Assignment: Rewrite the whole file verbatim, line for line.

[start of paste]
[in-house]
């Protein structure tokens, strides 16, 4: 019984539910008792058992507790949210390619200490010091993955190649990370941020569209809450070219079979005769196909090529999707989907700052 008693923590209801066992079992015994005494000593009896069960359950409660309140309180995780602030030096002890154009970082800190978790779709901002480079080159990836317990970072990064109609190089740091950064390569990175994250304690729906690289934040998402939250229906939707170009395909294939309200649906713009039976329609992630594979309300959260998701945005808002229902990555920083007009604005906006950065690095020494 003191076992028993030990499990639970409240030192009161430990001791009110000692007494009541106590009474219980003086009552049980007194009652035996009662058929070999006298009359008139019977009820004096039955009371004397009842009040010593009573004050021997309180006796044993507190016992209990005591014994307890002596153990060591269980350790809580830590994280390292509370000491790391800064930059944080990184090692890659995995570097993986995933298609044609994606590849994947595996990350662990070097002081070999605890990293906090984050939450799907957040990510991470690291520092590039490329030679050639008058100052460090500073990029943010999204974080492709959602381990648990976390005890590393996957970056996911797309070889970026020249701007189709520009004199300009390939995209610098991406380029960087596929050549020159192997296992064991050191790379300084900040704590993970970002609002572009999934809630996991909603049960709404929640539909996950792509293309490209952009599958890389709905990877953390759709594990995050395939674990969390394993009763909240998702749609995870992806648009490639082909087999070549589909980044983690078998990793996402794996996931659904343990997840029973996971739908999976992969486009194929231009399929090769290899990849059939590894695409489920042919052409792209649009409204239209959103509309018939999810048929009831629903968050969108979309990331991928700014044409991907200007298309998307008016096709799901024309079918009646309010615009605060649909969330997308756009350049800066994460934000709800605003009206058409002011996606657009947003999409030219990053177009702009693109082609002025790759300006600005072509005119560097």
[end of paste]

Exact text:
[in-house]
């Protein structure tokens, strides 16, 4: 019984539910008792058992507790949210390619200490010091993955190649990370941020569209809450070219079979005769196909090529999707989907700052 008693923590209801066992079992015994005494000593009896069960359950409660309140309180995780602030030096002890154009970082800190978790779709901002480079080159990836317990970072990064109609190089740091950064390569990175994250304690729906690289934040998402939250229906939707170009395909294939309200649906713009039976329609992630594979309300959260998701945005808002229902990555920083007009604005906006950065690095020494 003191076992028993030990499990639970409240030192009161430990001791009110000692007494009541106590009474219980003086009552049980007194009652035996009662058929070999006298009359008139019977009820004096039955009371004397009842009040010593009573004050021997309180006796044993507190016992209990005591014994307890002596153990060591269980350790809580830590994280390292509370000491790391800064930059944080990184090692890659995995570097993986995933298609044609994606590849994947595996990350662990070097002081070999605890990293906090984050939450799907957040990510991470690291520092590039490329030679050639008058100052460090500073990029943010999204974080492709959602381990648990976390005890590393996957970056996911797309070889970026020249701007189709520009004199300009390939995209610098991406380029960087596929050549020159192997296992064991050191790379300084900040704590993970970002609002572009999934809630996991909603049960709404929640539909996950792509293309490209952009599958890389709905990877953390759709594990995050395939674990969390394993009763909240998702749609995870992806648009490639082909087999070549589909980044983690078998990793996402794996996931659904343990997840029973996971739908999976992969486009194929231009399929090769290899990849059939590894695409489920042919052409792209649009409204239209959103509309018939999810048929009831629903968050969108979309990331991928700014044409991907200007298309998307008016096709799901024309079918009646309010615009605060649909969330997308756009350049800066994460934000709800605003009206058409002011996606657009947003999409030219990053177009702009693109082609002025790759300006600005072509005119560097």